Tuesday, April 9, 2013 Beach treasures

Seward Sporadic Beach Report

Interesting find at Lowell Point Beach today, the front half of a Longnose Skate, Raja rhina. This is a poorly understood species that ranges from southeastern Bering Sea south to California. What an amazing, streamlined nose! The skin was like sandpaper, but only rough in one direction. The mouth, on the underside of the body, had rows of tiny teeth. I wonder what happened to this cartilaginous fish?

We also found several "Mermaid's Purses" which are the egg cases of skates.
They looked gold-plated on the smooth and lustrous underside. The fibrous upper side was full of camouflage to hide the developing skate. The curved hook at each corner helped attach the egg case to algae or the ocean floor. As the baby skate got ready to emerge, a hole opened at the tip of each hook, allowing seawater to flow through and let the baby get accustomed to the chemistry of salt water. Finally, a long seam opened at one end of the case and the baby slipped out, unfurled its long wings and flew off into its undersea universe.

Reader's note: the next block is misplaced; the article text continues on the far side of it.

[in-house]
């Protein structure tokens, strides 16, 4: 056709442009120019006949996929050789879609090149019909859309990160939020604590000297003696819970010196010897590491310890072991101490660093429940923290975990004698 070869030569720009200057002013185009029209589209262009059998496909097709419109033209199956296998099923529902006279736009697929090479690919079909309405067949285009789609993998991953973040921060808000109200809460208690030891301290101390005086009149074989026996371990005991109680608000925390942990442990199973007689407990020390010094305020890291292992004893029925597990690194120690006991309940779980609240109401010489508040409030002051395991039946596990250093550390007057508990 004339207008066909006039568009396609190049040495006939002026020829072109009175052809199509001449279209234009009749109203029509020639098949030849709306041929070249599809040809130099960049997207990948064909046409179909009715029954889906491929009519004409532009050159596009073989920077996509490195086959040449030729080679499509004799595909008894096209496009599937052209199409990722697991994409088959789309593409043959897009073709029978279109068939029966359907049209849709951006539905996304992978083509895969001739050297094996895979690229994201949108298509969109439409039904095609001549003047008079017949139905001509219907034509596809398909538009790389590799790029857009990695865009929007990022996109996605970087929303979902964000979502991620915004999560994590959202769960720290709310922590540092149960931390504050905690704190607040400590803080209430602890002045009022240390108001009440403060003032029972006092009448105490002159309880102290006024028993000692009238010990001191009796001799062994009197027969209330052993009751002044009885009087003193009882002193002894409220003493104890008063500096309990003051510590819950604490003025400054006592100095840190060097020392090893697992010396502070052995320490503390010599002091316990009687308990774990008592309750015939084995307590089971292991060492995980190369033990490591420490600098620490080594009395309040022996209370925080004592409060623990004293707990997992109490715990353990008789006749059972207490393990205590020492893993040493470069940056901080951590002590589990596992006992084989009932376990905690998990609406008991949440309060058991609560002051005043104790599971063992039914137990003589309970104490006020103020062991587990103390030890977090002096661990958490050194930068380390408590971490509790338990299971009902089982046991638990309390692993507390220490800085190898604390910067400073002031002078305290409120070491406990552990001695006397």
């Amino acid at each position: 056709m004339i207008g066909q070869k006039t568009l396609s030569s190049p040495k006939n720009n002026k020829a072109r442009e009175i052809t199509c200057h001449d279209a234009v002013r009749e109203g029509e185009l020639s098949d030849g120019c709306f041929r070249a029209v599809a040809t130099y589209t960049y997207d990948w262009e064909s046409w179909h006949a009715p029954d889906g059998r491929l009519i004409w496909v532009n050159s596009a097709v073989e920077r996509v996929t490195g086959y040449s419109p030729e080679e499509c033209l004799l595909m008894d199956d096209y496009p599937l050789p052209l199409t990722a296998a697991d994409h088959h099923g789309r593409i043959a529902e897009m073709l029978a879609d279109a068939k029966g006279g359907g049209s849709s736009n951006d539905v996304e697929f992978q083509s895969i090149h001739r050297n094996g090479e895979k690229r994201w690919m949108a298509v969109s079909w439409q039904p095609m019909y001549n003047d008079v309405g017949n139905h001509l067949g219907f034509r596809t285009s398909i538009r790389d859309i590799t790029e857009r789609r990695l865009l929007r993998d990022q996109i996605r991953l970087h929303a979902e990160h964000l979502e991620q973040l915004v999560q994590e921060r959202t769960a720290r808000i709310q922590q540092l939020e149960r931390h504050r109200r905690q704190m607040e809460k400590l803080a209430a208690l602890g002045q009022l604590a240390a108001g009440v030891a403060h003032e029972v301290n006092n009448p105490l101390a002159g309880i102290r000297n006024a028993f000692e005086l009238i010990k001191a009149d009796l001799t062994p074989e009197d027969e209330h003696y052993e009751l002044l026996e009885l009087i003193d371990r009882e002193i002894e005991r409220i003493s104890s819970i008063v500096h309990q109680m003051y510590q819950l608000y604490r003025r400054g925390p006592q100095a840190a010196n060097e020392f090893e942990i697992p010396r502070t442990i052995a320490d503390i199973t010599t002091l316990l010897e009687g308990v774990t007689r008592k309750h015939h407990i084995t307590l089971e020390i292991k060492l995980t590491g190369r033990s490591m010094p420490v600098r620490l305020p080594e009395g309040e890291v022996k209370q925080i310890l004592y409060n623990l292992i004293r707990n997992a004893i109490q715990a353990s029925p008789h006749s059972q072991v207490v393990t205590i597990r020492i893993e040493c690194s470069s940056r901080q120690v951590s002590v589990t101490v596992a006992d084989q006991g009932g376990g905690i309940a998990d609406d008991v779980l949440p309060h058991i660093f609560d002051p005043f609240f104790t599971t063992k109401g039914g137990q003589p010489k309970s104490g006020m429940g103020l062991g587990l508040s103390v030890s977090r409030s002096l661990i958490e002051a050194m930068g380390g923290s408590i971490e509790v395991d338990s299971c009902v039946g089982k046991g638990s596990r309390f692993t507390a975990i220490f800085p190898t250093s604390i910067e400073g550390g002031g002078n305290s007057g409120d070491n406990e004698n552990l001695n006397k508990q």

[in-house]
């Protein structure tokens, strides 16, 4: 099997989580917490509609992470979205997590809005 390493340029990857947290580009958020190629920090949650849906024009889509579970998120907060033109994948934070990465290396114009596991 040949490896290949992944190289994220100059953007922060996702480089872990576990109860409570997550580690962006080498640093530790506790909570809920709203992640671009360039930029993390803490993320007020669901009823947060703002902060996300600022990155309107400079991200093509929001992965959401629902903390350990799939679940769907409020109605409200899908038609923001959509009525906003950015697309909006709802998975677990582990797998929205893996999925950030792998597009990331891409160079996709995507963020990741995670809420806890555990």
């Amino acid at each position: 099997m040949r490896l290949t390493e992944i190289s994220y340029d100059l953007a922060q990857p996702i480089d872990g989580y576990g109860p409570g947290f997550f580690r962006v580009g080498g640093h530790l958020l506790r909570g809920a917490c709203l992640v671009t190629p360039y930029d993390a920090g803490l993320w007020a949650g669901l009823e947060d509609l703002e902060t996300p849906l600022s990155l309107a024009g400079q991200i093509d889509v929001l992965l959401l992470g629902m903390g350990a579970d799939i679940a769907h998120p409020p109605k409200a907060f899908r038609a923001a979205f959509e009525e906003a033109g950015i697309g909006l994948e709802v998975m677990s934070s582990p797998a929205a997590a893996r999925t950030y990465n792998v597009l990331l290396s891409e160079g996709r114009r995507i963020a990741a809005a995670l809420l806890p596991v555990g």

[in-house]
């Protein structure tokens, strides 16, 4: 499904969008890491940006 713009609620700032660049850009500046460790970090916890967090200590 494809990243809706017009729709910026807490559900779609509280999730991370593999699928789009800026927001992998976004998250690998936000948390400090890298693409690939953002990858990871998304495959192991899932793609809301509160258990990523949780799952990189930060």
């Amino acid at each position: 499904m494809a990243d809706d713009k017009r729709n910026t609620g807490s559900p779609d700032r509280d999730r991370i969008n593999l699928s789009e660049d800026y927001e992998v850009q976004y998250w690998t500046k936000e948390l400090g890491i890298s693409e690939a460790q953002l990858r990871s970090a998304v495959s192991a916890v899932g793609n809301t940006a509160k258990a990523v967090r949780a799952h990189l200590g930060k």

It seemed like these cases were empty, so it could be spring for baby skates.

Another fascinating beach find was a marine isopod, a jointed crustacean with large compound eyes and many jointed legs. It looked prehistoric, and indeed it is. Sprinkled down the beach were a few Euphausids, also called Krill, food for whales in larger quantities, and birds. They seem to wash up on our local beaches around the last part of March and first part of April. When fresh, they taste like shrimp.

It's just incredible what lives under the sea, so close to our world, and yet so mysterious, unknown, and inaccessible.

Happy beach combing!
Carol Griswold
Seward Sporadic Beach Report Reporter 

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